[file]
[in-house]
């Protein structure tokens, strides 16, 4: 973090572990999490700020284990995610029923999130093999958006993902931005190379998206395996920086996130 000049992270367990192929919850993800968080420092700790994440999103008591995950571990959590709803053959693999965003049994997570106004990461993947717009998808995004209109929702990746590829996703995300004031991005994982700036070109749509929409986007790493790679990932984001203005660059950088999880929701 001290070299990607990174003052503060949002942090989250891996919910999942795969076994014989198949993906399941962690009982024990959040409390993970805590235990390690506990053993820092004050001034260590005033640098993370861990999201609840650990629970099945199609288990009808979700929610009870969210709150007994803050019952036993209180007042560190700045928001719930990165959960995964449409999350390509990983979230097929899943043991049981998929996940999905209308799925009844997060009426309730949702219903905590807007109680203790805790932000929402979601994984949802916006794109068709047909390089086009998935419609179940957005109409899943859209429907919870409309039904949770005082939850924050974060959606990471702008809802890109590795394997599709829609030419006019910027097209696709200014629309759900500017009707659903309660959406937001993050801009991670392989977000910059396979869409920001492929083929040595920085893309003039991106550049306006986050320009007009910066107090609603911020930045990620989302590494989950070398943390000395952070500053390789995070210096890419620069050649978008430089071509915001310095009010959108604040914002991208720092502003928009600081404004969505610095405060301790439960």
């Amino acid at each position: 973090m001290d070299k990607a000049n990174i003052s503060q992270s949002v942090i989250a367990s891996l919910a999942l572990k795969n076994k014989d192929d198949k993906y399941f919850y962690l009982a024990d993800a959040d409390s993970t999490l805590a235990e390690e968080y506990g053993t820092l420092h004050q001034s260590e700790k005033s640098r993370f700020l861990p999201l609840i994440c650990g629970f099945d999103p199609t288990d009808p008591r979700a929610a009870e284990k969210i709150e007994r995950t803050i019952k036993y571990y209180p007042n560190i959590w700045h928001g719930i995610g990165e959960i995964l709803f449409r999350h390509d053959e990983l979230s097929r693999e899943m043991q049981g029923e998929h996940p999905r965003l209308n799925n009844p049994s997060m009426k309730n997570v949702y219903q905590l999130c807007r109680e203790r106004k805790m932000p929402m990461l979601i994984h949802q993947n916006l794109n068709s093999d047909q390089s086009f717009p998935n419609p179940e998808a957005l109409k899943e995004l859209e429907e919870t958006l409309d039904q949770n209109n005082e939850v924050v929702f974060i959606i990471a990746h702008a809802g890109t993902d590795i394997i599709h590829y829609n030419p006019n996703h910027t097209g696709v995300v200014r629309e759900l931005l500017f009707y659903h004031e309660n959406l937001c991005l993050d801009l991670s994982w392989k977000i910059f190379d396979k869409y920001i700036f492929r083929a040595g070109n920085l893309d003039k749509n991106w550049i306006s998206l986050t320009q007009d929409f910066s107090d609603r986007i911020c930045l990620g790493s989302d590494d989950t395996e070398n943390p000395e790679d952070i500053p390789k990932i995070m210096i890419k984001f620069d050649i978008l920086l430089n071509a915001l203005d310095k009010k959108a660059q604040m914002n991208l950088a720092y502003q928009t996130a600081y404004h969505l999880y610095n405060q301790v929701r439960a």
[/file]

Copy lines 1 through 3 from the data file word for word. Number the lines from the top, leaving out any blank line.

[in-house]
């Protein structure tokens, strides 16, 4: 973090572990999490700020284990995610029923999130093999958006993902931005190379998206395996920086996130 000049992270367990192929919850993800968080420092700790994440999103008591995950571990959590709803053959693999965003049994997570106004990461993947717009998808995004209109929702990746590829996703995300004031991005994982700036070109749509929409986007790493790679990932984001203005660059950088999880929701 001290070299990607990174003052503060949002942090989250891996919910999942795969076994014989198949993906399941962690009982024990959040409390993970805590235990390690506990053993820092004050001034260590005033640098993370861990999201609840650990629970099945199609288990009808979700929610009870969210709150007994803050019952036993209180007042560190700045928001719930990165959960995964449409999350390509990983979230097929899943043991049981998929996940999905209308799925009844997060009426309730949702219903905590807007109680203790805790932000929402979601994984949802916006794109068709047909390089086009998935419609179940957005109409899943859209429907919870409309039904949770005082939850924050974060959606990471702008809802890109590795394997599709829609030419006019910027097209696709200014629309759900500017009707659903309660959406937001993050801009991670392989977000910059396979869409920001492929083929040595920085893309003039991106550049306006986050320009007009910066107090609603911020930045990620989302590494989950070398943390000395952070500053390789995070210096890419620069050649978008430089071509915001310095009010959108604040914002991208720092502003928009600081404004969505610095405060301790439960």
């Amino acid at each position: 973090m001290d070299k990607a000049n990174i003052s503060q992270s949002v942090i989250a367990s891996l919910a999942l572990k795969n076994k014989d192929d198949k993906y399941f919850y962690l009982a024990d993800a959040d409390s993970t999490l805590a235990e390690e968080y506990g053993t820092l420092h004050q001034s260590e700790k005033s640098r993370f700020l861990p999201l609840i994440c650990g629970f099945d999103p199609t288990d009808p008591r979700a929610a009870e284990k969210i709150e007994r995950t803050i019952k036993y571990y209180p007042n560190i959590w700045h928001g719930i995610g990165e959960i995964l709803f449409r999350h390509d053959e990983l979230s097929r693999e899943m043991q049981g029923e998929h996940p999905r965003l209308n799925n009844p049994s997060m009426k309730n997570v949702y219903q905590l999130c807007r109680e203790r106004k805790m932000p929402m990461l979601i994984h949802q993947n916006l794109n068709s093999d047909q390089s086009f717009p998935n419609p179940e998808a957005l109409k899943e995004l859209e429907e919870t958006l409309d039904q949770n209109n005082e939850v924050v929702f974060i959606i990471a990746h702008a809802g890109t993902d590795i394997i599709h590829y829609n030419p006019n996703h910027t097209g696709v995300v200014r629309e759900l931005l500017f009707y659903h004031e309660n959406l937001c991005l993050d801009l991670s994982w392989k977000i910059f190379d396979k869409y920001i700036f492929r083929a040595g070109n920085l893309d003039k749509n991106w550049i306006s998206l986050t320009q007009d929409f910066s107090d609603r986007i911020c930045l990620g790493s989302d590494d989950t395996e070398n943390p000395e790679d952070i500053p390789k990932i995070m210096i890419k984001f620069d050649i978008l920086l430089n071509a915001l203005d310095k009010k959108a660059q604040m914002n991208l950088a720092y502003q928009t996130a600081y404004h969505l999880y610095n405060q301790v929701r439960a």